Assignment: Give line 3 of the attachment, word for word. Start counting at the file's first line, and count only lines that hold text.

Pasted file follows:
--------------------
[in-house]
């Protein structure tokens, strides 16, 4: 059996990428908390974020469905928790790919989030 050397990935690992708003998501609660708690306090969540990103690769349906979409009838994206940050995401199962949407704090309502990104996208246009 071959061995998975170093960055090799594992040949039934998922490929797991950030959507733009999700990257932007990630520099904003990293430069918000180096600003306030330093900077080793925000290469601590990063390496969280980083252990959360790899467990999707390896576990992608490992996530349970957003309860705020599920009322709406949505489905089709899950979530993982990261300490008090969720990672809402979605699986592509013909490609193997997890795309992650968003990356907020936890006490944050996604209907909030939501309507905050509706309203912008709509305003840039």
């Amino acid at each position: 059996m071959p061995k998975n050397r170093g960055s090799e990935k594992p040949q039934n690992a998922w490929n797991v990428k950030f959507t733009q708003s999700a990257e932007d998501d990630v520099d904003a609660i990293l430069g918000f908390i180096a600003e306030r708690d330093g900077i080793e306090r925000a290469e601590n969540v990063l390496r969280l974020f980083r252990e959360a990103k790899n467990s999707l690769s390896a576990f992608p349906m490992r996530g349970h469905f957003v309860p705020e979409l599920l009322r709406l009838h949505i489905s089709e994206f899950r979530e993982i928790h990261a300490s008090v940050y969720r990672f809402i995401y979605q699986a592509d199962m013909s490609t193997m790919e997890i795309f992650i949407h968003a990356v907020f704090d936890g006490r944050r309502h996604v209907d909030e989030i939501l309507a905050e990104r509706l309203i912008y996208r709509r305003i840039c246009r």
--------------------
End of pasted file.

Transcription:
């Amino acid at each position: 059996m071959p061995k998975n050397r170093g960055s090799e990935k594992p040949q039934n690992a998922w490929n797991v990428k950030f959507t733009q708003s999700a990257e932007d998501d990630v520099d904003a609660i990293l430069g918000f908390i180096a600003e306030r708690d330093g900077i080793e306090r925000a290469e601590n969540v990063l390496r969280l974020f980083r252990e959360a990103k790899n467990s999707l690769s390896a576990f992608p349906m490992r996530g349970h469905f957003v309860p705020e979409l599920l009322r709406l009838h949505i489905s089709e994206f899950r979530e993982i928790h990261a300490s008090v940050y969720r990672f809402i995401y979605q699986a592509d199962m013909s490609t193997m790919e997890i795309f992650i949407h968003a990356v907020f704090d936890g006490r944050r309502h996604v209907d909030e989030i939501l309507a905050e990104r509706l309203i912008y996208r709509r305003i840039c246009r």